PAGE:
receive any benefit under a plan. 29 U.S.C. § 1140. The core of
Plaintiff's complaint is that because of her disability defendant
discharged her and refused to pay her as required by Defendant's
"custom, practice or policy" on "disability leave" and that the
Defendant had a discriminatory and benefit — defeating motive or
purpose. In Plaintiff's view, such conduct creates liability
under the state laws as she alleges. However, in this court's
view, the conduct also falls squarely within the exclusive remedy
ERISA provides. 29 U.S.C. § 1144.
Similar conduct (by employers) has been held to fall within
ERISA's broad scope of protection creating a proper basis for
removal. Metropolitan Life Insurance Co. v. Taylor, supra,
(discharge for the purpose of denying disability benefits); The
Clorox Company v. United States Dist. Court for the Northern
Dist. of California, 779 F.2d 517 (9th Cir. 1985) (wrongful
denial of disability benefits); Cahall v. Westinghouse Electric
Corp., supra, (discharge for the purpose of denying pension and
lay-off protection benefits). Cf., Ingersoll-Rand v. McClendon,
supra, (discharge for the purpose of denying pension benefits);
Gilbert v. Burlington Industries, Inc., supra, (refusal to pay
severance benefits); King v. James River-Pepperell, Inc.,
593 F. Supp. 1344 (D.Ma. 1984), (discharge for the purpose of denying
retirement disability benefits).
Plaintiff advances several arguments in support of her motion
to remand. In particular, Plaintiff stresses that the Complaint
does not allege the existence of a disability "plan" but only a
"custom, practice or policy", and that the benefits sought are
therefore outside the scope of ERISA's definition of an employee
welfare benefit plan because they are "excluded payroll
practices" as defined in 29 C.F.R. § 2510. 3-1(b)(2). Neither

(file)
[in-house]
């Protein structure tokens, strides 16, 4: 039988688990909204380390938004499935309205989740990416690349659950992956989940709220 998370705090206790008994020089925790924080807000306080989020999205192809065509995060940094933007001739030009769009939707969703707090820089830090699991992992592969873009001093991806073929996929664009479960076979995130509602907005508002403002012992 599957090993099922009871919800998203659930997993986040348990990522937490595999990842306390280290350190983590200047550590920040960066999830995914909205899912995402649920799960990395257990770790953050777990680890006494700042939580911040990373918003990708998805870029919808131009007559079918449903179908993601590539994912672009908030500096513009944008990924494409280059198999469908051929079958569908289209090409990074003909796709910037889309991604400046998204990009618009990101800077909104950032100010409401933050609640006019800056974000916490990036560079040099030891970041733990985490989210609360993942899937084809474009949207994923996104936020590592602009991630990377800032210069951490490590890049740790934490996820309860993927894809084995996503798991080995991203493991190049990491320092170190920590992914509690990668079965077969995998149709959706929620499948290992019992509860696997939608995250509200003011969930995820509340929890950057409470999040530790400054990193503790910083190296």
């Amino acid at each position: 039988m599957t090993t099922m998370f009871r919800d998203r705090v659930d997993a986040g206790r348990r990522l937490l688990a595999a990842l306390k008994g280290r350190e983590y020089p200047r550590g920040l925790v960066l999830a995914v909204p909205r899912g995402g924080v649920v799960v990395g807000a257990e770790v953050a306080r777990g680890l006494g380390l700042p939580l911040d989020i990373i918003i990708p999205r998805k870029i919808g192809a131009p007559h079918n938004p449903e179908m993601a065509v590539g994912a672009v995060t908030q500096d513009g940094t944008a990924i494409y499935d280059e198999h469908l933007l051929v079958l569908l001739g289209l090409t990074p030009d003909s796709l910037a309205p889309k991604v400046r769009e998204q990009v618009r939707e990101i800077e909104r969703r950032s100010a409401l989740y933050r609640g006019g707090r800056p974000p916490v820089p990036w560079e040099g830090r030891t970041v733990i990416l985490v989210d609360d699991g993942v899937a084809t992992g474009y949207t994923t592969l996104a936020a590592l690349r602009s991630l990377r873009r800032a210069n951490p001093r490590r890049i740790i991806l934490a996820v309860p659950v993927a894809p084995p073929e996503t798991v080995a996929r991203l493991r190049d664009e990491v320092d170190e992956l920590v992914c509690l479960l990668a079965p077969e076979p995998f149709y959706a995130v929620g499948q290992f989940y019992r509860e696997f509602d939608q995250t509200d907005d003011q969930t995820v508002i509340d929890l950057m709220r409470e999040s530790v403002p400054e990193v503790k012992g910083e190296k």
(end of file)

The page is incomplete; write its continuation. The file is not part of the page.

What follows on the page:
argument is valid.
The statute itself defines the concept of a welfare benefit
plan broadly to include "any plan, fund or program."
29 U.S.C. § 1002(1). The form that a complaint uses in attempting
to describe the source of the benefit at issue is not controlling.
A "plan, fund or program" exists for purpose of ERISA liability
". . . if from the surrounding circumstances a reasonable person can
ascertain the intended benefits, a class of beneficiaries, the
source of the financing, and the procedures for receiving
benefits." Donovan v. Dillingham, 688 F.2d 1367 (11th Cir. 1982).
That each of these indicia exist, or can be determined to exist,
as to the disability benefits alleged by Plaintiff to have been
denied by defendant, are readily perceivable on the face of the
Complaint. Further, the court in Gilbert, supra, found an ERISA
plan to exist based on an alleged "policy", the same term used by
Plaintiff to describe the source of her denied benefit. An
allegation that a defendant "promised" to pay a claimed benefit
has been held to bring the complaint within ERISA's definition of
a plan. Scott v. Gulf Oil Corp., 754 F.2d 1499, 1504 (9th Cir.
1985). Cf., Reichelt v. Emhart Corp., supra, (defendant's
"unvarying practice" of paying severance benefits may constitute
an ERISA employee benefit plan).
That the benefit at issue is not an excluded payroll practice